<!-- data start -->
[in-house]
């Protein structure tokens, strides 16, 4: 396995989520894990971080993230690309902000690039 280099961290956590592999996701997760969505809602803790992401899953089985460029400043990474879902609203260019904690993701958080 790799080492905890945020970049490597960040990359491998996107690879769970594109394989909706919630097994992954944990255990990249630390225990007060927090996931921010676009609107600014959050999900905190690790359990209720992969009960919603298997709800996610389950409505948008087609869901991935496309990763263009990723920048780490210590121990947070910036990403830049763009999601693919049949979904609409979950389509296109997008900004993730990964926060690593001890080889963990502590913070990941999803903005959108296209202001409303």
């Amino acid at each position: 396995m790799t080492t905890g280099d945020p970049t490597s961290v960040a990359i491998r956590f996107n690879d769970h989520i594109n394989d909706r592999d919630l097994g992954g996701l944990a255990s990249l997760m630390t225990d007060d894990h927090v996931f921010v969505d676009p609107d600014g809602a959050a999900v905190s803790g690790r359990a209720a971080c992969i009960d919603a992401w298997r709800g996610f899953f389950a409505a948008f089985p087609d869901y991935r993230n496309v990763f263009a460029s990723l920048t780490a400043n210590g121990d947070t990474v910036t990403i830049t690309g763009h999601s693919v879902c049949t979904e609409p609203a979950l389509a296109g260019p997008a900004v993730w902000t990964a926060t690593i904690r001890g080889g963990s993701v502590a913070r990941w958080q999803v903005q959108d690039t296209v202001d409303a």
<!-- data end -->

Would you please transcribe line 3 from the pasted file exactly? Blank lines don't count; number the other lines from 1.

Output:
């Amino acid at each position: 396995m790799t080492t905890g280099d945020p970049t490597s961290v960040a990359i491998r956590f996107n690879d769970h989520i594109n394989d909706r592999d919630l097994g992954g996701l944990a255990s990249l997760m630390t225990d007060d894990h927090v996931f921010v969505d676009p609107d600014g809602a959050a999900v905190s803790g690790r359990a209720a971080c992969i009960d919603a992401w298997r709800g996610f899953f389950a409505a948008f089985p087609d869901y991935r993230n496309v990763f263009a460029s990723l920048t780490a400043n210590g121990d947070t990474v910036t990403i830049t690309g763009h999601s693919v879902c049949t979904e609409p609203a979950l389509a296109g260019p997008a900004v993730w902000t990964a926060t690593i904690r001890g080889g963990s993701v502590a913070r990941w958080q999803v903005q959108d690039t296209v202001d409303a």